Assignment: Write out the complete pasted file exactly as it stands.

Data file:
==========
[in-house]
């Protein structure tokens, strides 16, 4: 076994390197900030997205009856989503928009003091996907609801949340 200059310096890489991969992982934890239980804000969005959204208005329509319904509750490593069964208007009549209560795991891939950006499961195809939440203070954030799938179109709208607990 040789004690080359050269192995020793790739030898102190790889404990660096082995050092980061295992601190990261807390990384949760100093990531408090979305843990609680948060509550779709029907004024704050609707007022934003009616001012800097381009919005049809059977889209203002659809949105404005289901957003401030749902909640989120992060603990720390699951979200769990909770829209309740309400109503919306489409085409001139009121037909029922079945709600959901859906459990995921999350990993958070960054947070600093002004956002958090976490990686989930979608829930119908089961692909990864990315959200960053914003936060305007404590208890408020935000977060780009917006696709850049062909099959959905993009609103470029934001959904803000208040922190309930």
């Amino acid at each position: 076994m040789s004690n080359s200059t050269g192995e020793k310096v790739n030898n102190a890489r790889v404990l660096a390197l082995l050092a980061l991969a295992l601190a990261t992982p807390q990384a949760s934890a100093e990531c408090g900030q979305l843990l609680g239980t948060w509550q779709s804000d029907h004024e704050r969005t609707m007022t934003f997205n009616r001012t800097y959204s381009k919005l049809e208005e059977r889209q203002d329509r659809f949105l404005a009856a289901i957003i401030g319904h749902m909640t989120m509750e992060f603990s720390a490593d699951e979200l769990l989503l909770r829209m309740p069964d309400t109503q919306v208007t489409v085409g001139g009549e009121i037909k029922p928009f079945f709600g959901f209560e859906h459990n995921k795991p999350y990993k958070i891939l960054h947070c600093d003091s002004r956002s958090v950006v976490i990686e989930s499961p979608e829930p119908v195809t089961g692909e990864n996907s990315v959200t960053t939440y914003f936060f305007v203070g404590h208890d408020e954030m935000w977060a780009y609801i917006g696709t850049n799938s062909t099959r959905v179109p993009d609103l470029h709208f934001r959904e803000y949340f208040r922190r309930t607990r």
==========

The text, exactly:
[in-house]
């Protein structure tokens, strides 16, 4: 076994390197900030997205009856989503928009003091996907609801949340 200059310096890489991969992982934890239980804000969005959204208005329509319904509750490593069964208007009549209560795991891939950006499961195809939440203070954030799938179109709208607990 040789004690080359050269192995020793790739030898102190790889404990660096082995050092980061295992601190990261807390990384949760100093990531408090979305843990609680948060509550779709029907004024704050609707007022934003009616001012800097381009919005049809059977889209203002659809949105404005289901957003401030749902909640989120992060603990720390699951979200769990909770829209309740309400109503919306489409085409001139009121037909029922079945709600959901859906459990995921999350990993958070960054947070600093002004956002958090976490990686989930979608829930119908089961692909990864990315959200960053914003936060305007404590208890408020935000977060780009917006696709850049062909099959959905993009609103470029934001959904803000208040922190309930």
């Amino acid at each position: 076994m040789s004690n080359s200059t050269g192995e020793k310096v790739n030898n102190a890489r790889v404990l660096a390197l082995l050092a980061l991969a295992l601190a990261t992982p807390q990384a949760s934890a100093e990531c408090g900030q979305l843990l609680g239980t948060w509550q779709s804000d029907h004024e704050r969005t609707m007022t934003f997205n009616r001012t800097y959204s381009k919005l049809e208005e059977r889209q203002d329509r659809f949105l404005a009856a289901i957003i401030g319904h749902m909640t989120m509750e992060f603990s720390a490593d699951e979200l769990l989503l909770r829209m309740p069964d309400t109503q919306v208007t489409v085409g001139g009549e009121i037909k029922p928009f079945f709600g959901f209560e859906h459990n995921k795991p999350y990993k958070i891939l960054h947070c600093d003091s002004r956002s958090v950006v976490i990686e989930s499961p979608e829930p119908v195809t089961g692909e990864n996907s990315v959200t960053t939440y914003f936060f305007v203070g404590h208890d408020e954030m935000w977060a780009y609801i917006g696709t850049n799938s062909t099959r959905v179109p993009d609103l470029h709208f934001r959904e803000y949340f208040r922190r309930t607990r």